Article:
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Pasadena OKs New Jail, Police Building

June 26, 1986|DEBORAH HASTINGS | Times Staff Writer

PASADENA — After two years of discussion, the Board of City Directors has voted unanimously to build a new jail and police building.

What to do with the old jail, built in 1927 with used parts, has long troubled city directors, who have gone to great lengths to publicly denounce the structure as unsafe for police and prisoners.

The directors did not decide at Tuesday's hearing how to finance a new building or where to put it. A suggestion that the jail be located in northwest Pasadena, where crime and unemployment rates are the highest in the city, drew strong condemnations from two board members.

Mayor Calls It 'Repugnant'

Mayor John Crowley, who represents the area, called the idea "repugnant" and said he would not support it.

Director Loretta Thompson-Glickman, long an outspoken advocate of revitalizing the northwest area, said, "If the best of what we can do to show our commitment to northwest Pasadena is to put a police facility in northwest Pasadena, I don't think that's a commitment."

The audience of about 40 people at the hearing included Police Chief Jim Robenson and several business and community leaders, all of whom expressed unequivocal support for a new jail and police building.

Four possible sites--all in the downtown area--were recommended by city staff during the meeting. City directors voiced preference for a city-owned site on Garfield Avenue near Walnut Street.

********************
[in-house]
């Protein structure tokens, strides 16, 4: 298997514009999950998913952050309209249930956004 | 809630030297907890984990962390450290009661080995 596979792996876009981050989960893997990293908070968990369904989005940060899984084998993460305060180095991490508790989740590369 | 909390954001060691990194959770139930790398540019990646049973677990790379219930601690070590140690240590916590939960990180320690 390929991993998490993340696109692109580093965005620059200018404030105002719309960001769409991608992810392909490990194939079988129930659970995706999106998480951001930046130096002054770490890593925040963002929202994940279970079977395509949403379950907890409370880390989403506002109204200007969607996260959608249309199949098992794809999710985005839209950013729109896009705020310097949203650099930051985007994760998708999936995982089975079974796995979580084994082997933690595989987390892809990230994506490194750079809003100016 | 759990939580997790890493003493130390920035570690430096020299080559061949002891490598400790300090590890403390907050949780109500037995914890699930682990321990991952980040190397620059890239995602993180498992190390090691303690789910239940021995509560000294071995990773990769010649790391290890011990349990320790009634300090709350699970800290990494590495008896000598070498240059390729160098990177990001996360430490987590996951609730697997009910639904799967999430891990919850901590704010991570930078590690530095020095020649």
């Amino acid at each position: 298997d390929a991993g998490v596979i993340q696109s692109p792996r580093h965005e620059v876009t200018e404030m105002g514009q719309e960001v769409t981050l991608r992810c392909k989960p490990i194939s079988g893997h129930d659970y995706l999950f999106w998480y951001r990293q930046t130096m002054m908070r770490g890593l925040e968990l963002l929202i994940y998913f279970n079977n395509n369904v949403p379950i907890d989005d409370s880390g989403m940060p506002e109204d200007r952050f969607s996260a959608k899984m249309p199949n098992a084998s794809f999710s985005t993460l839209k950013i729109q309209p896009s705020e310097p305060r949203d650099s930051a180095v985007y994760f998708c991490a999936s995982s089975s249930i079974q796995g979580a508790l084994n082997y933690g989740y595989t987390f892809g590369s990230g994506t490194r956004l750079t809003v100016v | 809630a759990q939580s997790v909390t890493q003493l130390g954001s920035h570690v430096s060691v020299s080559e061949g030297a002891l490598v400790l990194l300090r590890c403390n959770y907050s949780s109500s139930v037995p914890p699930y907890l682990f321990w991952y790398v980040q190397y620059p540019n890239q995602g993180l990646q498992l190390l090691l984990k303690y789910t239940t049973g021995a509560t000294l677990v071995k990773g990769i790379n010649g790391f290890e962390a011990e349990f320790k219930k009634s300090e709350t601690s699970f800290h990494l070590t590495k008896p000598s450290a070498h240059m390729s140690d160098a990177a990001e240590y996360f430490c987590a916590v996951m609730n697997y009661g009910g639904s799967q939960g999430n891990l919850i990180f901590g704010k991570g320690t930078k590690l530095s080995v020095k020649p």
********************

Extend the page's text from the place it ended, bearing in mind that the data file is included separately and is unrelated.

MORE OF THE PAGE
Tuesday's hearing was held to discuss the recommendations of a citizens advisory committee that has been studying whether to build a new jail or refurbish the old one.

Committee members told the board that a study by H. Wendell Mounce & Associates, a Glendale-based engineering firm, found that building a new jail would cost $1.6 million less than refurbishing the present structure, which has been criticized by the Los Angeles County Grand Jury for being seismically unsafe.

The committee recommended that the city finance a new jail by issuing general obligation bonds, a move that would require approval by two-thirds of the voters.

The board instructed city staff to study financial alternatives, including a bond issue, and to examine possible sites in the northwest area.

If city directors decide to place a bond issue on the November ballot, they must do so by their Aug. 4 meeting to meet the deadline for general election measures.

Thorn in the Side

"My strong belief is that . . . it does not make sense for us to remodel a building that was built 60 years ago, including a jail that was bought used," Director Rick Cole said at the hearing.

Pasadena's city jail has been a thorn in the side of city directors for two years. In 1984, a ballot measure to finance a new facility received 57.6% of the vote, short of the two-thirds needed for approval.

The ballot measure failed despite a publicity stunt arranged by city directors, during which they were arrested for "sightseeing at the scene of a disaster" and booked into the city jail. There, they spent the night under the glare of television news cameras to publicize the condition of the dilapidated structure.

In 1985, the city awarded about $600,000 in out-of-court settlements for two wrongful death suits and four battery suits filed in connection with charges of brutality at the jail.

City officials said at the time that the deteriorated condition of the jail may have contributed to the alleged brutality.

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